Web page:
Small yet beefy
By Ryan Klemetson on November 2, 2021
The big reason to consider an electric integrated servo actuator? It’s small.
Tolomatic defines a traditional rod actuator—the one with the motor outside—as a screw assembly driven by an external motor that is attached to the actuator by a coupler, belt or gearbox. The motor can be installed in inline or alongside of the actuator body (reverse parallel).
An integrated actuator, on the other hand, is a screw assembly rigidly coupled to and driven by an internal hollow-core servo motor. The mechanical actuator and servo motor are combined into a singular assembly. This single unit is then integrated with the servo drive and motion controller.
The reason for the compact design is the way the internal servo motor and screw assembly work together. The servo motor’s rotor and stator are built right into the housing. The nut (ball or roller) is connected to the thrust tube, which extends out and retracts right back through the motor. The motor windings spin and are connected to the back end of the screw shaft, which then drives the nut assembly with the thrust tube up and back and recessing it inside the motor.
The actuator is set up to communicate with a long list of drive suppliers through the use of various feedback devices, including ABB, Allen Bradley, Fanuc, Kollmorgen, Mitsubishi, Nidec, Rockwell, Siemens, and many others.
An integrated actuator has the same feature sets and capabilities as traditional rod style actuators. In the case of the Tolomatic IMA, this means forces up to about 30 kN (7,000 lbf), including roller and ball screw options, anti-rotate, ingress protection, and optional motor brakes to name but a few. Here are some key advantages of integrated servo motor actuators (more details in our recent blog):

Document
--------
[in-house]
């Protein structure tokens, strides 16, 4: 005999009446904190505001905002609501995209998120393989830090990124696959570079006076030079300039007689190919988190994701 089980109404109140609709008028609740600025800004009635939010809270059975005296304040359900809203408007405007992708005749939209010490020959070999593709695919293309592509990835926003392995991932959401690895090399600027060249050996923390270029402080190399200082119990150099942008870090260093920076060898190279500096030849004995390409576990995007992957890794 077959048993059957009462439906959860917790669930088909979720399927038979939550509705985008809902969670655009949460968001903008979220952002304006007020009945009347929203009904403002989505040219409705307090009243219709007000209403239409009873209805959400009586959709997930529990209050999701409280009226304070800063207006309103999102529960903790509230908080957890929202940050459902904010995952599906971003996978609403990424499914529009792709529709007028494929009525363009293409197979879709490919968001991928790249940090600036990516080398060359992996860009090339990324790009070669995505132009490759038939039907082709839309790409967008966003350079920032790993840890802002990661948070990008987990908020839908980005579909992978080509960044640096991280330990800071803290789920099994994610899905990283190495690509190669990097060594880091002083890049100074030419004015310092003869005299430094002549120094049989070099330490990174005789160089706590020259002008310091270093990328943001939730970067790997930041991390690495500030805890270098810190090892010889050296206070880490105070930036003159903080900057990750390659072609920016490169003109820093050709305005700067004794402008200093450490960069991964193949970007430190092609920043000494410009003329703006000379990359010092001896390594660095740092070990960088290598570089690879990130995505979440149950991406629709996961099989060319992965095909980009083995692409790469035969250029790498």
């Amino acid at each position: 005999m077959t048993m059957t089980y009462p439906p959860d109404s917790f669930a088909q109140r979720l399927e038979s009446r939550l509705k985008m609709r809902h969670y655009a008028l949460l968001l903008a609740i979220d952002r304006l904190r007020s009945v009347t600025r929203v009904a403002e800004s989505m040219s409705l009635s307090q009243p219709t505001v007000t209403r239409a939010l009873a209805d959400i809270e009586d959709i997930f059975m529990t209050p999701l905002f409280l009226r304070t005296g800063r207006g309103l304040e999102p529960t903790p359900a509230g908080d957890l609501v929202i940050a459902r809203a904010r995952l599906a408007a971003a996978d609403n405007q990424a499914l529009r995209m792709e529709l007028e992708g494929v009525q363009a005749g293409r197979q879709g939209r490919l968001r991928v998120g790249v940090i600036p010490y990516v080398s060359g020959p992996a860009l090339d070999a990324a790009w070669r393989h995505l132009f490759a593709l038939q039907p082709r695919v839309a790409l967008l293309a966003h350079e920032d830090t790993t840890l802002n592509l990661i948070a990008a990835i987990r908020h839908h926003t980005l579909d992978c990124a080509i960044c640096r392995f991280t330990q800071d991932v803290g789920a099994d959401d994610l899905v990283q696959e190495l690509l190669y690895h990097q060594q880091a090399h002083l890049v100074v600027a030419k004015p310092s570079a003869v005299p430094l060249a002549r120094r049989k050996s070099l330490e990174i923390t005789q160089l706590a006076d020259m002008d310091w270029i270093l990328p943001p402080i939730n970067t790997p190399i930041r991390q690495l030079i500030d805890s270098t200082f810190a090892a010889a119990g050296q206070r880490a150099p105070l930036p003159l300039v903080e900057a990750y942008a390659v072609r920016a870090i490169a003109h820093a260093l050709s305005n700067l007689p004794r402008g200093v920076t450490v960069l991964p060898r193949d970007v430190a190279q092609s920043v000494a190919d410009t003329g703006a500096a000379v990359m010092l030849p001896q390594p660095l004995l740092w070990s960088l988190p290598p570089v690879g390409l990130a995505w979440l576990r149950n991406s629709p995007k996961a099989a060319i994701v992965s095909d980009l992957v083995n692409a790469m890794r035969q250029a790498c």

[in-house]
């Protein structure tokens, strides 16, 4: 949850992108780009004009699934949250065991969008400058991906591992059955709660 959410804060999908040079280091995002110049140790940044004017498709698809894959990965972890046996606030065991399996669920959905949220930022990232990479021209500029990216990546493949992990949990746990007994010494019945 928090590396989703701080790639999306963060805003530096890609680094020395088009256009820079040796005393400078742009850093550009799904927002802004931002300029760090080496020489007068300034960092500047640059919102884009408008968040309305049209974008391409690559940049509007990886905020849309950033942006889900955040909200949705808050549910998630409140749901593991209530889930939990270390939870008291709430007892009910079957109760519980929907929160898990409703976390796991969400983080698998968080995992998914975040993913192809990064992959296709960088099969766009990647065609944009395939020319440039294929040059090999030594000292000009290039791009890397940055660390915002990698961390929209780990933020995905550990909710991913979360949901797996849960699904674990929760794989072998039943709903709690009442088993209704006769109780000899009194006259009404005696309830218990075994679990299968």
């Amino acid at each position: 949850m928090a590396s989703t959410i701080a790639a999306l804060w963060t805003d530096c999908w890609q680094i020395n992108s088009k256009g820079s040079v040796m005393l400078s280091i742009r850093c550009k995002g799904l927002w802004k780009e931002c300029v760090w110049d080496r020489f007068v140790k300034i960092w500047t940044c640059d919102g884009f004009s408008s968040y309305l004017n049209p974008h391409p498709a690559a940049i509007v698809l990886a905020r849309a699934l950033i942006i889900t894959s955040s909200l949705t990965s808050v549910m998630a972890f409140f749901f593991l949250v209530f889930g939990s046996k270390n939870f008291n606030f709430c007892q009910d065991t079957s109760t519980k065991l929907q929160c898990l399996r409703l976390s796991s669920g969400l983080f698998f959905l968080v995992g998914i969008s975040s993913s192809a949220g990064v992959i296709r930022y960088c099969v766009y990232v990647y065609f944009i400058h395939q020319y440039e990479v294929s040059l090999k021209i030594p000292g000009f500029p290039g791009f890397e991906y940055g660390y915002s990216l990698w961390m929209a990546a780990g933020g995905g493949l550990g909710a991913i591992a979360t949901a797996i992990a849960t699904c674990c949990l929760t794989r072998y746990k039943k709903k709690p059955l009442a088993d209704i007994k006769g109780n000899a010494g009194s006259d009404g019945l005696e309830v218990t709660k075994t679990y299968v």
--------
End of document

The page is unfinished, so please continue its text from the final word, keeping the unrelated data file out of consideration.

- Flexibility. Integrated actuators maintain mechanical form, fit and function regardless of the control system being used. This can provide further flexibility for multiple control schemes while avoiding the need to modify mechanical assemblies.
- Envelope. An integrated actuator has fewer components than a traditional actuator/motor combination. This allows for a smaller overall footprint and total weight. Add their lower centers of gravity, and integrated actuators are ideal for end-of-arm tooling and applications with sustained shock and/or vibration.
- Ingress protection. Fewer mechanical joints and fasteners allow for fewer potential ingress points.
- Efficiency and reliability. With fewer moving components than traditional actuators, integrated actuators provide the highest efficiency and reliability.
- Positional accuracy. Rigid motor connection provides superior positional accuracy and bi-directional repeatability.
- Acceleration and responsiveness. The connection between the motor and the mechanical system in an integrated actuator creates a stiff torque transmission system, resulting in increased dynamic response.
- Shock and vibration. Because of a low center of gravity that is closer to the mounting face, integrated actuators will typically have a higher tolerance to shock and vibration loads.